HGl3ee's avatar

Murderer. 25 years – Life. No parol. In a cell with “Big Bertha”.

OpryLeigh's avatar

This disgusts me. How the hell is this justice? Very very sad indeed. What scares me more is that it is very likely that she won’t serve her full sentence. Let out on good behaviour and all that BS.

knitfroggy's avatar

How could someone treat a dog like that, much less a child! It literally makes me sick to my stomach!

I really think it would be a good idea to strap this sicko woman to a bed and starve her to death for a year. vigilante justice anyone?

Arisztid's avatar

@ElleBee Agreed. Big Bertha is a must.
@Leanne1986 I really do not understand how this is justice and I agree with you… she shall probably be let go on good behaviour.
@knitfroggy Booyah! I agree with you 100%! Also, due to life experience, I am a believer in vigilante justice.

You also need to gag her, blind her, completely plug her ears, not turn her so she can really know what it is like to have no voice and no external input other than agony.

ragingloli's avatar

I would like to know why she did it, so it can be prevented in the future. I find that more important than all the condemnation and cries for brutal revenge that is being called for here and that I find almost as reprehensible as the step mother’s actions.

Likeradar's avatar

Good thing gay couples can’t adopt. They’d make terrible parents!~

@Arisztid nailed it when he questioned her panicking after she starved this poor child to death.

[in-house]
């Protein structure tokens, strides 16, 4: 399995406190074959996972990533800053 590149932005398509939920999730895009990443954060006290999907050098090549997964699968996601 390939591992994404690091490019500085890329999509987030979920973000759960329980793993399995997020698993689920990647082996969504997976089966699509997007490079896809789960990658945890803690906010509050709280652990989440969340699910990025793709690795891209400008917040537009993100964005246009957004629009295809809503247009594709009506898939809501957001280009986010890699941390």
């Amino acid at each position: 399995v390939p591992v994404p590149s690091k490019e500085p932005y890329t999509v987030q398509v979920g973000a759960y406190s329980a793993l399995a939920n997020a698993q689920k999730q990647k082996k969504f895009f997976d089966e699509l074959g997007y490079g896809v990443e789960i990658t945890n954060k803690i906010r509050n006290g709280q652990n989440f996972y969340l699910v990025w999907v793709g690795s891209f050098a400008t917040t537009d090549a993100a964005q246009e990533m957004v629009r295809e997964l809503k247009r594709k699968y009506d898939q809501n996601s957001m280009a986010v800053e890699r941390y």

I’ve never looked much into the adoption process- I assume there’s mental health checks before it’s allowed?

evil2's avatar

if there was ever a reason to lynch someone this is it…string her up i say…..

Arisztid's avatar

@ragingloli From what I read they established that it was a DHS failure in the first place and, I believe, failure on the parts of many people. This includes a schoolteacher who saw the child lose weight, the mother pulled her from school, and the teacher did not call anyone.

As for why she did it, from the articles that I have read, she did it for the money. This is hardly the first time such a thing has been done.

“Why” she did it is obvious and greed is part of human nature. To me the big thing is how to prevent it and, in this case, that focuses on DHS and CPS.

Another part of prevention would be appropriate sentences for crimes… equal to the crime. A slap on the wrist for this woman and all the rest tells other criminally minded people that they can go ahead and do it… they shall get what they want without consequence or with minimal consequences.